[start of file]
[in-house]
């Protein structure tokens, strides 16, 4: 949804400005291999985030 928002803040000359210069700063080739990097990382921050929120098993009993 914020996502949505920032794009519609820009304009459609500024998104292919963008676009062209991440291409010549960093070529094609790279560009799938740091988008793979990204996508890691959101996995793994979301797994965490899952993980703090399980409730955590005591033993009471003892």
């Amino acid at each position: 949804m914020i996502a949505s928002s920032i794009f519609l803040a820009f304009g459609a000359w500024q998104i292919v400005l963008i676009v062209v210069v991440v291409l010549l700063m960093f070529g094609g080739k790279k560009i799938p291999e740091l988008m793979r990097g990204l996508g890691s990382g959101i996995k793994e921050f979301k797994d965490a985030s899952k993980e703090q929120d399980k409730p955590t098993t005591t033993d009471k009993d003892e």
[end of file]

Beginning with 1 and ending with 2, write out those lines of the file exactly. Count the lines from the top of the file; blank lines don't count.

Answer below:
[in-house]
């Protein structure tokens, strides 16, 4: 949804400005291999985030 928002803040000359210069700063080739990097990382921050929120098993009993 914020996502949505920032794009519609820009304009459609500024998104292919963008676009062209991440291409010549960093070529094609790279560009799938740091988008793979990204996508890691959101996995793994979301797994965490899952993980703090399980409730955590005591033993009471003892």